The Pentagon on Monday unveiled a mammoth budget proposal for fiscal 2019 that would see a more than 10 percent boost in spending and add thousands of more troops across the US military services.
The $686 billion spending plan — up from $612 billion in 2018 — is framed in the context of the Pentagon’s new national defence strategy and comes in stark contrast to the State Department’s budget, which calls for steep cuts in spending on aid and diplomacy.
Pentagon chief Jim Mattis has warned of a new “Great Power” competition with Russia and China and wants to increase the size of the military, introduce new ships and weapons, and improve readiness — all while operating across multiple theatres in Europe, the Middle East and Asia.
“It is increasingly apparent that China and Russia want to shape a world consistent with their authoritarian values and, in the process, replace the free and open order that has enabled global security and prosperity since World War II,” Pentagon comptroller David Norquist told reporters.
“If unaddressed, the eroding US military advantage versus China and Russia could undermine our ability to deter aggression and coercion in key strategic regions.”
Though the US spends more money on defence than the next eight militaries combined, Norquist said the 2019 budget request merely would put Pentagon spending back on track to where it would have been had the administration of Barack Obama not implemented strict spending caps.
The budget from President Donald Trump’s administration calls for an additional 25,900 troops, as well as major investments in aircraft, ships, ground systems and missile defence.
Skinny at State
The State Department, meanwhile, published its own budget proposal for 2019 calling for deep cuts, though Congress has already dismissed the idea as a non-starter.
In the case of the State Department and USAID, Secretary of State Rex Tillerson requested $37.8 billion, up only slightly from the $37.6 billion 2018 request.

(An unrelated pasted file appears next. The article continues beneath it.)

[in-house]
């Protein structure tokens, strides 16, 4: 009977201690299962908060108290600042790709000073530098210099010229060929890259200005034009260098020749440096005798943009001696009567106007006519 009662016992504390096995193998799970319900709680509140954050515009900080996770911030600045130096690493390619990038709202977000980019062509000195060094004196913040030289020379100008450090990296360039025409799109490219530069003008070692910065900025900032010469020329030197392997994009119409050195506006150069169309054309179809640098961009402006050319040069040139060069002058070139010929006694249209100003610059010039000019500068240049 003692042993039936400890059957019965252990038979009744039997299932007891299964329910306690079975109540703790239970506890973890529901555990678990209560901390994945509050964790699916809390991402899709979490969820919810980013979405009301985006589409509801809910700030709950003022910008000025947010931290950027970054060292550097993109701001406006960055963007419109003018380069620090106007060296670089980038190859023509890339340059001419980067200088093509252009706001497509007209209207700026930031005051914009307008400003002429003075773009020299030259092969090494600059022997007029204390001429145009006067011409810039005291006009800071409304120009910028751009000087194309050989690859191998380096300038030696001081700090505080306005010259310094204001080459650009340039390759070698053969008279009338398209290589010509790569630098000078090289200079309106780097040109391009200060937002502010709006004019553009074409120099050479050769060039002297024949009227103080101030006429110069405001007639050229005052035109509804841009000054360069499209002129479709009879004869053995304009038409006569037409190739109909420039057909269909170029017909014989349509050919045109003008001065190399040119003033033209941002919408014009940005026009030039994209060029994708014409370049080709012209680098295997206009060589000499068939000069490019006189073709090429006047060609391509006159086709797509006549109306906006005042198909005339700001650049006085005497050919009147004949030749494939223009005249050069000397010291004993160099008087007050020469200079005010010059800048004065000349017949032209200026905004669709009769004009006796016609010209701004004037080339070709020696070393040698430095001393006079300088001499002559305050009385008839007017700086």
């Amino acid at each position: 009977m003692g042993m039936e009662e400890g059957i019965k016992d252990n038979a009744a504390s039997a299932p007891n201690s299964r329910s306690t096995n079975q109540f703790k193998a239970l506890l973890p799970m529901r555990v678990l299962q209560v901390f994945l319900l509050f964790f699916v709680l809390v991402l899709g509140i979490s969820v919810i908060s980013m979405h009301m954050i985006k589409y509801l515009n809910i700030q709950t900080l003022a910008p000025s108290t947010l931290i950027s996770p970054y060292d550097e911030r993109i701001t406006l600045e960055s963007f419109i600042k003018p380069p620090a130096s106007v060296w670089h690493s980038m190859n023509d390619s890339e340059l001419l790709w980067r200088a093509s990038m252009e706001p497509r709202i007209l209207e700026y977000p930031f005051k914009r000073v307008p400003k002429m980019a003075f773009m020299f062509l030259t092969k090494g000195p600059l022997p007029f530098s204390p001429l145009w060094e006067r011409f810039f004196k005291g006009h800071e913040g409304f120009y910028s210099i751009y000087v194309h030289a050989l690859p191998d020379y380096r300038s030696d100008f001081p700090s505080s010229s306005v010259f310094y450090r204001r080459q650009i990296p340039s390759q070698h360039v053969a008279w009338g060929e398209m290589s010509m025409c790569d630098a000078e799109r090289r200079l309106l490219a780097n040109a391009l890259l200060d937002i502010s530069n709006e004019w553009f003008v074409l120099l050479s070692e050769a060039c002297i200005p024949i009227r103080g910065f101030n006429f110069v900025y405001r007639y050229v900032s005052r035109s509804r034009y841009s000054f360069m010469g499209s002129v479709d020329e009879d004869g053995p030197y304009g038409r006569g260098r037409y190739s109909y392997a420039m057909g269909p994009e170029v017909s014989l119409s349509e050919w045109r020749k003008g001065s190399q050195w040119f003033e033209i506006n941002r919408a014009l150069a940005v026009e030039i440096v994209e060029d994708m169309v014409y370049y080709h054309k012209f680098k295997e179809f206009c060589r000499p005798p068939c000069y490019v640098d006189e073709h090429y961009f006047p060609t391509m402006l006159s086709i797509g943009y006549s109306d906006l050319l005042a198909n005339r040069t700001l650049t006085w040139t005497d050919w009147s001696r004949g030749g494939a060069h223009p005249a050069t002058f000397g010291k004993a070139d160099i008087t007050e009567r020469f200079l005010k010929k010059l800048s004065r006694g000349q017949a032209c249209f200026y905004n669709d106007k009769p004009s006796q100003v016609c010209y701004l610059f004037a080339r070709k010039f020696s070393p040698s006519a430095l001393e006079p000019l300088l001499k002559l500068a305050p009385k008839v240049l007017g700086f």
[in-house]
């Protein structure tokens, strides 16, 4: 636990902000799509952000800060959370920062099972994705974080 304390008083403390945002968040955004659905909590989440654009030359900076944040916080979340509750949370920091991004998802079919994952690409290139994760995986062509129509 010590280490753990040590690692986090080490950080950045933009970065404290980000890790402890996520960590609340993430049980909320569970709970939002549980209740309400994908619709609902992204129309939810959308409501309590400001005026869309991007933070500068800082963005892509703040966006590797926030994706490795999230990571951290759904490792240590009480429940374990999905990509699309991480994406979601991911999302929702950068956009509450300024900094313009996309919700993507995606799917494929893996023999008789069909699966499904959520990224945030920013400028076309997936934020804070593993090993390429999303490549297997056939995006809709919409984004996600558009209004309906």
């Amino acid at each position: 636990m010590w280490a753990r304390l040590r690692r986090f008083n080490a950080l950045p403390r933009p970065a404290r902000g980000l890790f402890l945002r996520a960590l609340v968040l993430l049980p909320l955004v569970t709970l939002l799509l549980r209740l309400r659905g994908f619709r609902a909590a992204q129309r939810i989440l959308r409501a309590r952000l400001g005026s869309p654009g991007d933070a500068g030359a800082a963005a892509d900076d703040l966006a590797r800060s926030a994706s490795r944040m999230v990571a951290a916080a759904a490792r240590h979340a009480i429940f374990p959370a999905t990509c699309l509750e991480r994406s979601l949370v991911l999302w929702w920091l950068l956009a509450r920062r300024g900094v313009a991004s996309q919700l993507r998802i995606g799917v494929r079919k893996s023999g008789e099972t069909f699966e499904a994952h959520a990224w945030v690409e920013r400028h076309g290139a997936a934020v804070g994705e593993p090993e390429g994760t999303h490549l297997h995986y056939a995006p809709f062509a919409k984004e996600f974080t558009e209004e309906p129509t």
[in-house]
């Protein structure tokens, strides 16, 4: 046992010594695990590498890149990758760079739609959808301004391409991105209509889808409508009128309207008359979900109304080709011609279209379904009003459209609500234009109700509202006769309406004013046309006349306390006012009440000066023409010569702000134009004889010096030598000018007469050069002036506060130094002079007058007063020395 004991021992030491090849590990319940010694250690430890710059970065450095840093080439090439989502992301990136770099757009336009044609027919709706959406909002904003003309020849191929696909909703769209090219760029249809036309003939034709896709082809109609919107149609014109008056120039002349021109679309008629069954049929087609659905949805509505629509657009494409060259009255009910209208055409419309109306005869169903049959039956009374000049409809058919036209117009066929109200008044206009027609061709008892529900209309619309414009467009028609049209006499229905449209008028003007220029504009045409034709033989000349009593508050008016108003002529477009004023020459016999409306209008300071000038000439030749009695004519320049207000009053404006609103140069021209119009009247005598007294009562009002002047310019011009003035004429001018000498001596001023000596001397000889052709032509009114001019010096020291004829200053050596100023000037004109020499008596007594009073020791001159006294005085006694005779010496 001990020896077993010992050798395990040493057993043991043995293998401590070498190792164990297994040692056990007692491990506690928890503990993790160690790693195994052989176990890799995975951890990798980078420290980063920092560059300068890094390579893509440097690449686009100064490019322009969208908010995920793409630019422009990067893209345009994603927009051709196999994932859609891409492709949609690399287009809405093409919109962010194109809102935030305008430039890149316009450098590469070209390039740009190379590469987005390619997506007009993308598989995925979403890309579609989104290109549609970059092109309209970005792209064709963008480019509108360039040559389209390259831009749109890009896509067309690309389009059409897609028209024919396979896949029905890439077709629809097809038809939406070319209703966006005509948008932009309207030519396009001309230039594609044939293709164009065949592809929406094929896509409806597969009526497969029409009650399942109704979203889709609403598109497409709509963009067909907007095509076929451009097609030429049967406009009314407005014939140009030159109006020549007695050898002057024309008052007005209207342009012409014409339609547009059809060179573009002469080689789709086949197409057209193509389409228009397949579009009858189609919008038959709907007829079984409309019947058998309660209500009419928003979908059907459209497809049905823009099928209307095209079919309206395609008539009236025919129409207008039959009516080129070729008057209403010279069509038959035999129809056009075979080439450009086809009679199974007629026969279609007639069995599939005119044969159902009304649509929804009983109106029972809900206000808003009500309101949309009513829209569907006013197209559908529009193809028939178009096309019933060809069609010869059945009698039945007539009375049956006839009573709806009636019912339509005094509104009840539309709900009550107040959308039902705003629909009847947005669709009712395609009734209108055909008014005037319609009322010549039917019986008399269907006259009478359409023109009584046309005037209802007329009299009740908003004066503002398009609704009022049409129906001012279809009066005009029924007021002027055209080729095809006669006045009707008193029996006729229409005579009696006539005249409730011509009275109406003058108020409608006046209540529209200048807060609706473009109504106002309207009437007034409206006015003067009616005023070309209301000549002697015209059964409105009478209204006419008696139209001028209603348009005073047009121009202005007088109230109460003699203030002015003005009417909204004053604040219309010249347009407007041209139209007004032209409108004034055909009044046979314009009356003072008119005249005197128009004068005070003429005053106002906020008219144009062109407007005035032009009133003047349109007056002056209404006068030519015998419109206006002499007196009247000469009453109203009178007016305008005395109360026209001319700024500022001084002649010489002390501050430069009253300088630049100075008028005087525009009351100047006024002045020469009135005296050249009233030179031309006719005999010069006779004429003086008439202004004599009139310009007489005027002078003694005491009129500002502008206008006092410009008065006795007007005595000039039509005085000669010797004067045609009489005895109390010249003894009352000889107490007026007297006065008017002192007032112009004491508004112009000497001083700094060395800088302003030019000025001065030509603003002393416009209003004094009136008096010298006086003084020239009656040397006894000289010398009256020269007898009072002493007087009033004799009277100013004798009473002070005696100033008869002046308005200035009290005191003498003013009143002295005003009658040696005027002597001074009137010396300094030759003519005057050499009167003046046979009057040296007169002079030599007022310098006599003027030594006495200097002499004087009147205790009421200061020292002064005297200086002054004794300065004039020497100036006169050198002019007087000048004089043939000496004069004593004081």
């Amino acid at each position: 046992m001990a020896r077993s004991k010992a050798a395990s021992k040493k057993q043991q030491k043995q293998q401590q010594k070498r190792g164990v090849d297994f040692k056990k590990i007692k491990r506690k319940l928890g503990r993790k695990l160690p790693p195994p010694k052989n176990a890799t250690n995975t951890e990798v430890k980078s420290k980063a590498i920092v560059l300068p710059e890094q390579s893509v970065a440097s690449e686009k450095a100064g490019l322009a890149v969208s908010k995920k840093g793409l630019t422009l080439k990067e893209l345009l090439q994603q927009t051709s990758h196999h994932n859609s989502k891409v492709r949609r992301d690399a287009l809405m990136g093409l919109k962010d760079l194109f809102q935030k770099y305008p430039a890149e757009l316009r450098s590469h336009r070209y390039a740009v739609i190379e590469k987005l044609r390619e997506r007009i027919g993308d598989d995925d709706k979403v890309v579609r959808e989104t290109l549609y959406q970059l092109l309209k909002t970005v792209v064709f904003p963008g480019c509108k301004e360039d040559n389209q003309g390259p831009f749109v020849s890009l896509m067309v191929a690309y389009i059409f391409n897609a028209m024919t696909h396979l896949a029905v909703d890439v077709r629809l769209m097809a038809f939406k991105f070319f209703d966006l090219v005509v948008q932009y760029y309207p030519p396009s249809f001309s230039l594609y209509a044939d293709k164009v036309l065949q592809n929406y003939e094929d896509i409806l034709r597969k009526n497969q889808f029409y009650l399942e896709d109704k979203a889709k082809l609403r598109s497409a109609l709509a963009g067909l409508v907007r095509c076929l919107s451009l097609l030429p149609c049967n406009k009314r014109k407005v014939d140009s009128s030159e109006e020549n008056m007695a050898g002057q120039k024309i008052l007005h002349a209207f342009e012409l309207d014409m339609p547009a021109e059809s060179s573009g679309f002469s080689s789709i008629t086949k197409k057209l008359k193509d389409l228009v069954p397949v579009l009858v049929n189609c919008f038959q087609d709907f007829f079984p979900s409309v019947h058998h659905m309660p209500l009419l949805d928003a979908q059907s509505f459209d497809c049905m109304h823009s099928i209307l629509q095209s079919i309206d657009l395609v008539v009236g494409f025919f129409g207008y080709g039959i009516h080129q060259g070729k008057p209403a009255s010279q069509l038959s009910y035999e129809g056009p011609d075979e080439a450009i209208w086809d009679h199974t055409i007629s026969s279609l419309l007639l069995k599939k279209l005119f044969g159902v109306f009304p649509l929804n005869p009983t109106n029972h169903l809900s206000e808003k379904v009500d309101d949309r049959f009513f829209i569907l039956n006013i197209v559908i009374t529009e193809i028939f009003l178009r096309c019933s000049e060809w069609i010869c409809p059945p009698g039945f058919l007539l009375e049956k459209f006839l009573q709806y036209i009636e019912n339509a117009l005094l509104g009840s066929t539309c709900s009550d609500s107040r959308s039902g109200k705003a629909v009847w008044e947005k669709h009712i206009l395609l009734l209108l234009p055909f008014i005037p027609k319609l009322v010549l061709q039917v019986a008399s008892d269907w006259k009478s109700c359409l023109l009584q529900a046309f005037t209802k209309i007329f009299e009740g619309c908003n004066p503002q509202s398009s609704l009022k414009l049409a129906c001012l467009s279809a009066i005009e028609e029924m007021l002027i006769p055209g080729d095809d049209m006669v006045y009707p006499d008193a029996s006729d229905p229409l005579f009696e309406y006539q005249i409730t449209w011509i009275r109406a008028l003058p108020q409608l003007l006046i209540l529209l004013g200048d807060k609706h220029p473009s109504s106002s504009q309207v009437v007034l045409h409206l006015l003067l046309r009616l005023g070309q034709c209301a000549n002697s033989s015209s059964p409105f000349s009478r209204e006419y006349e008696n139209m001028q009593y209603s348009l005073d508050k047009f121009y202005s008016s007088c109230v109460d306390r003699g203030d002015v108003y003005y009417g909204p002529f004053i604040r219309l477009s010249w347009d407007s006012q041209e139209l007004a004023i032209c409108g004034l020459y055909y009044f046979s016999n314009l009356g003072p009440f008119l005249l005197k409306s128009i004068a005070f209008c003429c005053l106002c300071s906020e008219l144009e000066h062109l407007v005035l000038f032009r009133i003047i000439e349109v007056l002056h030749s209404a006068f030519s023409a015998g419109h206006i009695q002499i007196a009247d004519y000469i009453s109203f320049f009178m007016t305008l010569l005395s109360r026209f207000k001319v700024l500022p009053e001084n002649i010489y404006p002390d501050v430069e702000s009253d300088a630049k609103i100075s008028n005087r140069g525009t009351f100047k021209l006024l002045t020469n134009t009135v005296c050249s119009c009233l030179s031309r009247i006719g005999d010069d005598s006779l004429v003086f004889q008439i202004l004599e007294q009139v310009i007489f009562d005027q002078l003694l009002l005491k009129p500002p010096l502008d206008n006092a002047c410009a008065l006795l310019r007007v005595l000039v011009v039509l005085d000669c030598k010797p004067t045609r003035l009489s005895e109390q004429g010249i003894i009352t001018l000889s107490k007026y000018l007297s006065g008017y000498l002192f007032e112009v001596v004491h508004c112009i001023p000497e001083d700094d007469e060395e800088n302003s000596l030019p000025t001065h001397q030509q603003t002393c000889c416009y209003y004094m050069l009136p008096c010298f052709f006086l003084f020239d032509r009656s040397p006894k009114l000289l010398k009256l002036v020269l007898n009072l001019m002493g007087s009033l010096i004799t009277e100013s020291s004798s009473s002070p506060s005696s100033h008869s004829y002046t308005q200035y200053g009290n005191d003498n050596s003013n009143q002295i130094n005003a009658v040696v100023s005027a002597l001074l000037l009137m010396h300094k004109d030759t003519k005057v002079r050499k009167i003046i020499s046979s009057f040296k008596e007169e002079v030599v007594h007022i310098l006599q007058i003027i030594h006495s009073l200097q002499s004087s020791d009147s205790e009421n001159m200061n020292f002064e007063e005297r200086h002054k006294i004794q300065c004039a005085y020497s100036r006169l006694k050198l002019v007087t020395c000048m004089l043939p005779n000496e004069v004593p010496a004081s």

In 2017, the last year of the previous US administration, the department spent $55.6 billion, so if Congress — which is working on a joint budget for 2018 and 2019 — had approved the 2018 request, it would have meant a more than 30 percent cut.
Instead, lawmakers from both sides of the aisle argued that such a draconian reduction would be dangerous, with US diplomats working on a number of international crises.
Tillerson has commissioned a “re-design” of the State Department, despite resistance from career staff, and he is struggling to fill key senior posts.
When last year’s authorization request was filed, Senator Bob Corker, the Republican chairman of the Foreign Relations Committee, said even studying it would be a “waste of time.”
Corker’s colleague Senator Lindsey Graham said the 2018 plan was “dead on arrival,” adding: “This budget destroys soft power, it puts our diplomats at risk and it’s going nowhere.”
Although the top line figure remains around the same as the previous suggestion, Tillerson’s latest plan does move some funding around to take into account new US priorities.
The budget line for “embassy security, construction and maintenance,” for example, increases from $1.42 billion in the 2018 plan to $1.66 billion in the 2019 draft.
This comes as the White House pushes to accelerate implementation of its controversial decision to relocate the US embassy in Israel from Tel Aviv to Jerusalem.